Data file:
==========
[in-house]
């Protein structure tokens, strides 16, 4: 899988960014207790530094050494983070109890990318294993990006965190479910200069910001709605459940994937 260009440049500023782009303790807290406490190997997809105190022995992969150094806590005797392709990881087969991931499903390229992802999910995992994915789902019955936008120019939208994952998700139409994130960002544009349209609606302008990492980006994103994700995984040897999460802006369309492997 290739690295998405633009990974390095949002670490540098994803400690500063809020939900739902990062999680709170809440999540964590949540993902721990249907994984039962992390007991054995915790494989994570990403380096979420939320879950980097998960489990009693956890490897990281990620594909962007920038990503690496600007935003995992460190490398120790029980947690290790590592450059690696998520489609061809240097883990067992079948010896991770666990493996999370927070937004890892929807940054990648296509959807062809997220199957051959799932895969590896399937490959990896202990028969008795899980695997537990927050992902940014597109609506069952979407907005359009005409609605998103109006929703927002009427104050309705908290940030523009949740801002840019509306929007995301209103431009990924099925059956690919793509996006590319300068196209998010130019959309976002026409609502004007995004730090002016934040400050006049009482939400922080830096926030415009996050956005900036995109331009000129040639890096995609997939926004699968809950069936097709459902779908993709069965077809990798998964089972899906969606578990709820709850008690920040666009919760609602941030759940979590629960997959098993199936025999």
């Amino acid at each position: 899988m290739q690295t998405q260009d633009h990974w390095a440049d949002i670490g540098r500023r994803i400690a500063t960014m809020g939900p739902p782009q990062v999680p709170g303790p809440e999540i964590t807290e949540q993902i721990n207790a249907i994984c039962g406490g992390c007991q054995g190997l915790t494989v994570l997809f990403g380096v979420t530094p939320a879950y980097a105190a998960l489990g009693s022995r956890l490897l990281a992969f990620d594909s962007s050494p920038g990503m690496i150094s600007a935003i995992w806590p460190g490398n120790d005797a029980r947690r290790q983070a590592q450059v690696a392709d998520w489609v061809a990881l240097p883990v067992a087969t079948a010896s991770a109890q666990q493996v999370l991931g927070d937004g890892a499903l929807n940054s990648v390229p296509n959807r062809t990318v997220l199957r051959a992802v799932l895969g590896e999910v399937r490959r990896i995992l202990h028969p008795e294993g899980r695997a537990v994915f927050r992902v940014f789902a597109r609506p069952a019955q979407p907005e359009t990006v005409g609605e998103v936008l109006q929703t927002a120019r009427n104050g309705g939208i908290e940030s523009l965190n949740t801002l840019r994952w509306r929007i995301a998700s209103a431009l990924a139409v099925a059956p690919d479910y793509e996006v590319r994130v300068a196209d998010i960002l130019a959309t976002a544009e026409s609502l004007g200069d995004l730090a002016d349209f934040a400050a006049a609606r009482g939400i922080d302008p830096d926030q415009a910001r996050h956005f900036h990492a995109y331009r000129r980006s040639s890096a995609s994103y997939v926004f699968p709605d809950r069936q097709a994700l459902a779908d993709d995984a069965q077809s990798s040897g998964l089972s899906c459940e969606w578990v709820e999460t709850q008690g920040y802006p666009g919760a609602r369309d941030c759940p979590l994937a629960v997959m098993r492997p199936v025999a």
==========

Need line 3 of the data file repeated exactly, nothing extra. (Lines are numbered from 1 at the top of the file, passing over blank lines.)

């Amino acid at each position: 899988m290739q690295t998405q260009d633009h990974w390095a440049d949002i670490g540098r500023r994803i400690a500063t960014m809020g939900p739902p782009q990062v999680p709170g303790p809440e999540i964590t807290e949540q993902i721990n207790a249907i994984c039962g406490g992390c007991q054995g190997l915790t494989v994570l997809f990403g380096v979420t530094p939320a879950y980097a105190a998960l489990g009693s022995r956890l490897l990281a992969f990620d594909s962007s050494p920038g990503m690496i150094s600007a935003i995992w806590p460190g490398n120790d005797a029980r947690r290790q983070a590592q450059v690696a392709d998520w489609v061809a990881l240097p883990v067992a087969t079948a010896s991770a109890q666990q493996v999370l991931g927070d937004g890892a499903l929807n940054s990648v390229p296509n959807r062809t990318v997220l199957r051959a992802v799932l895969g590896e999910v399937r490959r990896i995992l202990h028969p008795e294993g899980r695997a537990v994915f927050r992902v940014f789902a597109r609506p069952a019955q979407p907005e359009t990006v005409g609605e998103v936008l109006q929703t927002a120019r009427n104050g309705g939208i908290e940030s523009l965190n949740t801002l840019r994952w509306r929007i995301a998700s209103a431009l990924a139409v099925a059956p690919d479910y793509e996006v590319r994130v300068a196209d998010i960002l130019a959309t976002a544009e026409s609502l004007g200069d995004l730090a002016d349209f934040a400050a006049a609606r009482g939400i922080d302008p830096d926030q415009a910001r996050h956005f900036h990492a995109y331009r000129r980006s040639s890096a995609s994103y997939v926004f699968p709605d809950r069936q097709a994700l459902a779908d993709d995984a069965q077809s990798s040897g998964l089972s899906c459940e969606w578990v709820e999460t709850q008690g920040y802006p666009g919760a609602r369309d941030c759940p979590l994937a629960v997959m098993r492997p199936v025999a």